Abortion andBrexit divideFoyle unionists

If someone tells you they're all the same, it's lies, there are deep fissures between the unionist candidates standing in Foyle on Thursday, May 5, not least on the highly contentious issues of abortion and Brexit.

Monday, 2nd May 2016, 4:17 pm
Updated Monday, 2nd May 2016, 5:19 pm

DUP candidate Gary Middleton and Independent Maurice Devenney have both confirmed that they are opposed to the extension of the 1967 Abortion Act here.

Ulster Unionist candidate Julia Kee, by contrast, is in favour of the legislation being implemented.

The candidates confirmed their respective stances at a pre-election hustings event at St Columb’s Park House, which was organised by the Londonderry Bands Forum.

Mr Devenney said: “I am totally opposed to ‘abortion on demand’ but one thing I would be flexible on is when the mother’s life or the baby is at risk.”

Officially, the UUP regards abortion as a matter of conscience for individual members but its candidate in Foyle had no hesitation in indicating her pro-choice position.

“Even that very term, and I apologise if I annoy anybody, but even that very term ‘abortion on demand’ is sickening,” she said.

“A woman does not take an easy choice, I would say, to have an abortion. I would be fully supportive of the extension of the 1967 Act to Northern Ireland.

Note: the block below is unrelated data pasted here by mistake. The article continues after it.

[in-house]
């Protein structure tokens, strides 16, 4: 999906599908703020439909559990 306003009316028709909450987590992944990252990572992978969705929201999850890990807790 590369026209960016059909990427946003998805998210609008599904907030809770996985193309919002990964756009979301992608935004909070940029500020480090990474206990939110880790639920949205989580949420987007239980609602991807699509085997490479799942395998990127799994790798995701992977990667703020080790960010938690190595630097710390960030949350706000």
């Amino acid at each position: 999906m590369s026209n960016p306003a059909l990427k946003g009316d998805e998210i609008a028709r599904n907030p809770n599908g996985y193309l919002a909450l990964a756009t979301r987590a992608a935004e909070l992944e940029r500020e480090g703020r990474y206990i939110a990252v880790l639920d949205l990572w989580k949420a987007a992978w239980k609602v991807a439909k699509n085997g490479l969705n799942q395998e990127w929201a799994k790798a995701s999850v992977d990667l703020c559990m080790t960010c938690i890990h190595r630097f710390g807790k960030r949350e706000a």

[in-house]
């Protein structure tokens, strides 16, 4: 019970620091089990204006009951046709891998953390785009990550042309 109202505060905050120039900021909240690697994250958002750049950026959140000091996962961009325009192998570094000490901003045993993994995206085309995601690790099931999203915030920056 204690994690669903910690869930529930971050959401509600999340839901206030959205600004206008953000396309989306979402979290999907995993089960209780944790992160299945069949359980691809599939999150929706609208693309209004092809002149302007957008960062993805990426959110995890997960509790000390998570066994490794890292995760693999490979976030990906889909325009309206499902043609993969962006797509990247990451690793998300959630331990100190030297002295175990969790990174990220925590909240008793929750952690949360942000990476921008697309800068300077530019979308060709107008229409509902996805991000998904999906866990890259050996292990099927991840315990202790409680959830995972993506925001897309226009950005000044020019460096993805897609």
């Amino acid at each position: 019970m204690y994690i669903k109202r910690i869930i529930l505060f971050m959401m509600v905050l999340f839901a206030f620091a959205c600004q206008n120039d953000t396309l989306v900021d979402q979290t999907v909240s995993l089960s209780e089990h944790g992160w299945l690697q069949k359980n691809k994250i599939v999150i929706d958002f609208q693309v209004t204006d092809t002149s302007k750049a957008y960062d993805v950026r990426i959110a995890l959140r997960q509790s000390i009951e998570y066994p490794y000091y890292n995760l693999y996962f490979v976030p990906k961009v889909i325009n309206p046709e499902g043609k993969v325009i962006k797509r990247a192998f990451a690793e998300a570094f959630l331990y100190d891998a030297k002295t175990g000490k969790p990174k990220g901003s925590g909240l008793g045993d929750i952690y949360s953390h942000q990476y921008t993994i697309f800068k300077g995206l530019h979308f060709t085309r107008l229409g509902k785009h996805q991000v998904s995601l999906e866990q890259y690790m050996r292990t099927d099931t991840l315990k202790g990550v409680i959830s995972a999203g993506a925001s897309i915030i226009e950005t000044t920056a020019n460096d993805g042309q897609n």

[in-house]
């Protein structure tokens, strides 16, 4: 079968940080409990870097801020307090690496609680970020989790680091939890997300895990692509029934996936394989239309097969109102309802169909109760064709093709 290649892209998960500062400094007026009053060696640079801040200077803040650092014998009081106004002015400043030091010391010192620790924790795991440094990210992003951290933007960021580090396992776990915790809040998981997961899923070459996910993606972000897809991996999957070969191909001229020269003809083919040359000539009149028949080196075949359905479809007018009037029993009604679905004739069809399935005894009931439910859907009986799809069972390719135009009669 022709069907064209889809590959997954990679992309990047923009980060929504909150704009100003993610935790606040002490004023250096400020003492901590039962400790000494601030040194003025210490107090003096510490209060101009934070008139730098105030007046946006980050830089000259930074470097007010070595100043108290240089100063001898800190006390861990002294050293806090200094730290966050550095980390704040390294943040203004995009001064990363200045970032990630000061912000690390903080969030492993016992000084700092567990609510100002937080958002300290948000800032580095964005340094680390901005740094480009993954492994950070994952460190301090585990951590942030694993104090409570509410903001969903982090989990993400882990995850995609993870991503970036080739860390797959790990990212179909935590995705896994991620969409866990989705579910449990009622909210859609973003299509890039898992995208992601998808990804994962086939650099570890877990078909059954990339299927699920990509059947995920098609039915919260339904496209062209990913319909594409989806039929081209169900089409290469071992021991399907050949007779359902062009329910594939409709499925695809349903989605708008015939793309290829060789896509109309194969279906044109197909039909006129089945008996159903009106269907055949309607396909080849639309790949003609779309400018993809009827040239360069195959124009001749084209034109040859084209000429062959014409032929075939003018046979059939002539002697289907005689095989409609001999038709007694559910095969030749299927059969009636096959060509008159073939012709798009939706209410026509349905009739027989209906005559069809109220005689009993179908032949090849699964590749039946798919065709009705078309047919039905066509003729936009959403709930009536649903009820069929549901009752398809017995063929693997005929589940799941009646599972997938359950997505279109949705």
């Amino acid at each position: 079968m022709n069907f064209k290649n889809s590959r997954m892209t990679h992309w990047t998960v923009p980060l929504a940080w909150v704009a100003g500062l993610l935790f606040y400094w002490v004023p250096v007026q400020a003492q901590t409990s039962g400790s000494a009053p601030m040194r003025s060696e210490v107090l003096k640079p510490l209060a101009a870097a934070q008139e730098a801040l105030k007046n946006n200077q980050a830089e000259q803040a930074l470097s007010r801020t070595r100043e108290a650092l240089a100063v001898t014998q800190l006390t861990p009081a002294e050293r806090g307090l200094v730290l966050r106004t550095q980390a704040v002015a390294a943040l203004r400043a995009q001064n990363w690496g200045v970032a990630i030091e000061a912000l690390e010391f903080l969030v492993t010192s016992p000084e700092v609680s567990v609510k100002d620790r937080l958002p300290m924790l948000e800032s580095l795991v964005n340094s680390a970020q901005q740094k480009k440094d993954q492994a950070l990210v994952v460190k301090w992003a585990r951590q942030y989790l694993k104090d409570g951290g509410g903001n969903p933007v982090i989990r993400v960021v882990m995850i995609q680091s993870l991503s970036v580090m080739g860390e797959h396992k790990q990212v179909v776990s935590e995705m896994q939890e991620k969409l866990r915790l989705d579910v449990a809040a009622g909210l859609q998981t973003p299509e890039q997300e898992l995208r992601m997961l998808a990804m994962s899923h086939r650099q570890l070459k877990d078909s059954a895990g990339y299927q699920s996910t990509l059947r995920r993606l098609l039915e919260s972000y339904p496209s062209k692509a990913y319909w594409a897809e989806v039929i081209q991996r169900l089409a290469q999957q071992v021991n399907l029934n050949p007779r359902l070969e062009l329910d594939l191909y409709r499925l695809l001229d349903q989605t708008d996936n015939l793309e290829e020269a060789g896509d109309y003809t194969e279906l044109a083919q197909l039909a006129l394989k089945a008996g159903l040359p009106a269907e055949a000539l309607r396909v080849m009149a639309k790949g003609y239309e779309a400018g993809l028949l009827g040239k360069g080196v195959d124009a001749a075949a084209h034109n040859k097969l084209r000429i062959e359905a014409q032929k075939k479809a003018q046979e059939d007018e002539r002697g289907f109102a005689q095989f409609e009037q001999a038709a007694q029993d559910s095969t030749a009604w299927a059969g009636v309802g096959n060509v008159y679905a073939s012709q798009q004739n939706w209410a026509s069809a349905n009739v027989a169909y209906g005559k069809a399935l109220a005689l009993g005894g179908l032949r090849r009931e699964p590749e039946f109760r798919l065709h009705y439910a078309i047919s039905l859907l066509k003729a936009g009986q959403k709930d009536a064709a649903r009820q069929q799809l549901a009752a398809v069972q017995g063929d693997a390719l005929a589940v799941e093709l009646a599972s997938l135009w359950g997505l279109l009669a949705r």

“I think women are being treated unfairly in Northern Ireland and I would support that going forward.”

Mr Middleton said: “Obviously it’s a very sensitive issue and something that has been focused on in recent weeks, very insensitive comments have been made, very hurtful comments, but I think we have to bear in mind that this affects not only the woman involved but also the man involved and of course, the life of the unborn child.

“I think it is so sensitive that we have to step very carefully. I am unashamedly pro-life as is my party who are against the extension of the 1967 Abortion act here to Northern Ireland.”

On the biggest geo-political decision facing our political leaders in a generation, the candidates were similarly divided.

Supporting Brexit, Mr Middleton said: “For every £1.58 that we put into Europe we get £1 back and I think that’s unacceptable in itself.

“I’ve been out on the doorsteps talking to the farming community over the last number of weeks and I would easily say that 80 per cent of them would be in favour of coming out of the European Union.

Mr Devenney also wants out: “On the doors, certainly, the farmers I’ve spoken to over these last number of weeks are going to be voting out.

“The concern about the Single Farm Payments over the years was the conditions that were being imposed on them, not to be spreading slurry, not to be cutting hedges, you have all of that.

“When other countries join the EEC, the UK will be asked to put more money in and I am sure we will be getting less money back.

“There is also scare-mongering that if we do come out then the border will be closed and there will be customs posts. I don’t believe that’s right.

“I think there will be period for the legal loopholes and deals to get that sorted out.”

Ms Kee said it’s a matter for individual voters to decide, which we they cast their ballot in the referendum in June but she indicated she is a critical supporter of the European Union and remaining a part of it.

“Renegotiate Europe? Yes. We do need to renegotiate Europe. We do need to take the principles of free trade.

“As a party we respect that individuals will vote out but personally I will be voting to stay in.”